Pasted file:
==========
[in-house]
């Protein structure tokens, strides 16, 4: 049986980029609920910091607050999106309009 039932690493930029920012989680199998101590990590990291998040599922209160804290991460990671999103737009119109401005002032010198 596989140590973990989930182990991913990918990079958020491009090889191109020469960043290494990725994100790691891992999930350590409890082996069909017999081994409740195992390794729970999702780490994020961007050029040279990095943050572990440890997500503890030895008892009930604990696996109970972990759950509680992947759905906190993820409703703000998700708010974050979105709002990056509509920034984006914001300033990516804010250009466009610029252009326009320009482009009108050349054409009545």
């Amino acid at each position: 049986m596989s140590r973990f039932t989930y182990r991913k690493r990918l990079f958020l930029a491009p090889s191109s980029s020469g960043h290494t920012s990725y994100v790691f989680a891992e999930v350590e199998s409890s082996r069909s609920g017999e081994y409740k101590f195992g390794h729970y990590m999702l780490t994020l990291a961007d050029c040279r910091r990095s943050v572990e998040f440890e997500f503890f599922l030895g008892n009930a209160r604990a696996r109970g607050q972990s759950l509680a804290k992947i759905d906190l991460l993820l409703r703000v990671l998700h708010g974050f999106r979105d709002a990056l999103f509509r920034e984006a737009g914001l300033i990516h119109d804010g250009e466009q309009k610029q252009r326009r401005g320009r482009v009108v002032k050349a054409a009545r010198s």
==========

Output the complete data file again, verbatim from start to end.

[in-house]
């Protein structure tokens, strides 16, 4: 049986980029609920910091607050999106309009 039932690493930029920012989680199998101590990590990291998040599922209160804290991460990671999103737009119109401005002032010198 596989140590973990989930182990991913990918990079958020491009090889191109020469960043290494990725994100790691891992999930350590409890082996069909017999081994409740195992390794729970999702780490994020961007050029040279990095943050572990440890997500503890030895008892009930604990696996109970972990759950509680992947759905906190993820409703703000998700708010974050979105709002990056509509920034984006914001300033990516804010250009466009610029252009326009320009482009009108050349054409009545």
């Amino acid at each position: 049986m596989s140590r973990f039932t989930y182990r991913k690493r990918l990079f958020l930029a491009p090889s191109s980029s020469g960043h290494t920012s990725y994100v790691f989680a891992e999930v350590e199998s409890s082996r069909s609920g017999e081994y409740k101590f195992g390794h729970y990590m999702l780490t994020l990291a961007d050029c040279r910091r990095s943050v572990e998040f440890e997500f503890f599922l030895g008892n009930a209160r604990a696996r109970g607050q972990s759950l509680a804290k992947i759905d906190l991460l993820l409703r703000v990671l998700h708010g974050f999106r979105d709002a990056l999103f509509r920034e984006a737009g914001l300033i990516h119109d804010g250009e466009q309009k610029q252009r326009r401005g320009r482009v009108v002032k050349a054409a009545r010198s």